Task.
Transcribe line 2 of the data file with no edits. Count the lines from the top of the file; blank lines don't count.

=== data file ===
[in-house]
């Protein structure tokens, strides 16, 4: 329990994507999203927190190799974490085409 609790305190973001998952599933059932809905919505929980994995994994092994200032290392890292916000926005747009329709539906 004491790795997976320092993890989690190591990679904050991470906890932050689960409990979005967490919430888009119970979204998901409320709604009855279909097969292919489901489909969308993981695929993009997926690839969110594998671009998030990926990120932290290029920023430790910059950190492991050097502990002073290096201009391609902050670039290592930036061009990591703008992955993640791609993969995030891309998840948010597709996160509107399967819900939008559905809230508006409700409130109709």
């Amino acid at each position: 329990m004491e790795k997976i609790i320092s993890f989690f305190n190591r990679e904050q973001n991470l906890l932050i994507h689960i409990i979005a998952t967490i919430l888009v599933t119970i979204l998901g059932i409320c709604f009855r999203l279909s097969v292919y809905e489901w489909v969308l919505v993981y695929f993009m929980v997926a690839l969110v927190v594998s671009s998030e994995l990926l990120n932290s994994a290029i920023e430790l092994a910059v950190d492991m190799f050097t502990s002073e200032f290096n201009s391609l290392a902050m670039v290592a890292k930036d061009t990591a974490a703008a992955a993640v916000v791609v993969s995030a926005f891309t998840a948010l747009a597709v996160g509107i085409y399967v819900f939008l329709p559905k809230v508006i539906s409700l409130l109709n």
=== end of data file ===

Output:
């Protein structure tokens, strides 16, 4: 329990994507999203927190190799974490085409 609790305190973001998952599933059932809905919505929980994995994994092994200032290392890292916000926005747009329709539906 004491790795997976320092993890989690190591990679904050991470906890932050689960409990979005967490919430888009119970979204998901409320709604009855279909097969292919489901489909969308993981695929993009997926690839969110594998671009998030990926990120932290290029920023430790910059950190492991050097502990002073290096201009391609902050670039290592930036061009990591703008992955993640791609993969995030891309998840948010597709996160509107399967819900939008559905809230508006409700409130109709």